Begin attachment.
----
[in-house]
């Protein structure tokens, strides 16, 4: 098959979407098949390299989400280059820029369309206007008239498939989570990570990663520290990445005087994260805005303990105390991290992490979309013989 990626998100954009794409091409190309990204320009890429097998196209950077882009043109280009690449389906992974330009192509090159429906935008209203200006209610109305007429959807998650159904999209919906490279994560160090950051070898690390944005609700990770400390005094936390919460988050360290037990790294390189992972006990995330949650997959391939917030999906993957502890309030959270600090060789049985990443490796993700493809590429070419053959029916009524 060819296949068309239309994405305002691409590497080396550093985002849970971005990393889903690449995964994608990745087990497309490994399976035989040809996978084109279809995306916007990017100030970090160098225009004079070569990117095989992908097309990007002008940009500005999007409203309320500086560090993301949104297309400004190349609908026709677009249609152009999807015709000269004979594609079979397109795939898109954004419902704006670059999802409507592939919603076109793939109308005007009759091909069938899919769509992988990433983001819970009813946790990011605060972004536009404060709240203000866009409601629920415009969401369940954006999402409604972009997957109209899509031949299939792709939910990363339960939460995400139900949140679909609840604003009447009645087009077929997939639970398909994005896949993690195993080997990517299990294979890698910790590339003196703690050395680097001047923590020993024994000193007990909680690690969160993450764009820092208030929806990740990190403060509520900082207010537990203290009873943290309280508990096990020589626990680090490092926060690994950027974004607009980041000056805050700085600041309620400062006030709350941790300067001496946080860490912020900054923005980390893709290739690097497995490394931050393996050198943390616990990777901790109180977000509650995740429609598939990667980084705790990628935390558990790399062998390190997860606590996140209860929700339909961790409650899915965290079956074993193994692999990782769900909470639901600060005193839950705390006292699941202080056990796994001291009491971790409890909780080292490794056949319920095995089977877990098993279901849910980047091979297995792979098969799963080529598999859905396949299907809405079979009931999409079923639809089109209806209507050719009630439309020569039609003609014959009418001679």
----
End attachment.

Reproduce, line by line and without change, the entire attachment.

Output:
[in-house]
């Protein structure tokens, strides 16, 4: 098959979407098949390299989400280059820029369309206007008239498939989570990570990663520290990445005087994260805005303990105390991290992490979309013989 990626998100954009794409091409190309990204320009890429097998196209950077882009043109280009690449389906992974330009192509090159429906935008209203200006209610109305007429959807998650159904999209919906490279994560160090950051070898690390944005609700990770400390005094936390919460988050360290037990790294390189992972006990995330949650997959391939917030999906993957502890309030959270600090060789049985990443490796993700493809590429070419053959029916009524 060819296949068309239309994405305002691409590497080396550093985002849970971005990393889903690449995964994608990745087990497309490994399976035989040809996978084109279809995306916007990017100030970090160098225009004079070569990117095989992908097309990007002008940009500005999007409203309320500086560090993301949104297309400004190349609908026709677009249609152009999807015709000269004979594609079979397109795939898109954004419902704006670059999802409507592939919603076109793939109308005007009759091909069938899919769509992988990433983001819970009813946790990011605060972004536009404060709240203000866009409601629920415009969401369940954006999402409604972009997957109209899509031949299939792709939910990363339960939460995400139900949140679909609840604003009447009645087009077929997939639970398909994005896949993690195993080997990517299990294979890698910790590339003196703690050395680097001047923590020993024994000193007990909680690690969160993450764009820092208030929806990740990190403060509520900082207010537990203290009873943290309280508990096990020589626990680090490092926060690994950027974004607009980041000056805050700085600041309620400062006030709350941790300067001496946080860490912020900054923005980390893709290739690097497995490394931050393996050198943390616990990777901790109180977000509650995740429609598939990667980084705790990628935390558990790399062998390190997860606590996140209860929700339909961790409650899915965290079956074993193994692999990782769900909470639901600060005193839950705390006292699941202080056990796994001291009491971790409890909780080292490794056949319920095995089977877990098993279901849910980047091979297995792979098969799963080529598999859905396949299907809405079979009931999409079923639809089109209806209507050719009630439309020569039609003609014959009418001679």